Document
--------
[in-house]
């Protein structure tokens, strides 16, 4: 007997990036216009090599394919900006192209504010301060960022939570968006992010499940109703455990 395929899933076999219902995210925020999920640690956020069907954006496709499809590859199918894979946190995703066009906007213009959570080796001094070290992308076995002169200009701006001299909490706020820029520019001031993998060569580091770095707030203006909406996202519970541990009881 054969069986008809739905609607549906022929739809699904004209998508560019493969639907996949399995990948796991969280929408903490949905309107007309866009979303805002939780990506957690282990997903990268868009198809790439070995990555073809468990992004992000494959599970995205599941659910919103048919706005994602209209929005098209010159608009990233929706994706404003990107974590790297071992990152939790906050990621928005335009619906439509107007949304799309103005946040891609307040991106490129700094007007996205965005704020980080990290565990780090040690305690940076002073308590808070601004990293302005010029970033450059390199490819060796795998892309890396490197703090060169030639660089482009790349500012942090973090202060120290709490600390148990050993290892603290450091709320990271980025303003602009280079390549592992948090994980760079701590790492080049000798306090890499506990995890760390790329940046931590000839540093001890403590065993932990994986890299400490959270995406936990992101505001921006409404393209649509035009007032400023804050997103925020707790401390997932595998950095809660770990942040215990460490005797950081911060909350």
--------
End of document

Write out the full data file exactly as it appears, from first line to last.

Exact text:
[in-house]
């Protein structure tokens, strides 16, 4: 007997990036216009090599394919900006192209504010301060960022939570968006992010499940109703455990 395929899933076999219902995210925020999920640690956020069907954006496709499809590859199918894979946190995703066009906007213009959570080796001094070290992308076995002169200009701006001299909490706020820029520019001031993998060569580091770095707030203006909406996202519970541990009881 054969069986008809739905609607549906022929739809699904004209998508560019493969639907996949399995990948796991969280929408903490949905309107007309866009979303805002939780990506957690282990997903990268868009198809790439070995990555073809468990992004992000494959599970995205599941659910919103048919706005994602209209929005098209010159608009990233929706994706404003990107974590790297071992990152939790906050990621928005335009619906439509107007949304799309103005946040891609307040991106490129700094007007996205965005704020980080990290565990780090040690305690940076002073308590808070601004990293302005010029970033450059390199490819060796795998892309890396490197703090060169030639660089482009790349500012942090973090202060120290709490600390148990050993290892603290450091709320990271980025303003602009280079390549592992948090994980760079701590790492080049000798306090890499506990995890760390790329940046931590000839540093001890403590065993932990994986890299400490959270995406936990992101505001921006409404393209649509035009007032400023804050997103925020707790401390997932595998950095809660770990942040215990460490005797950081911060909350």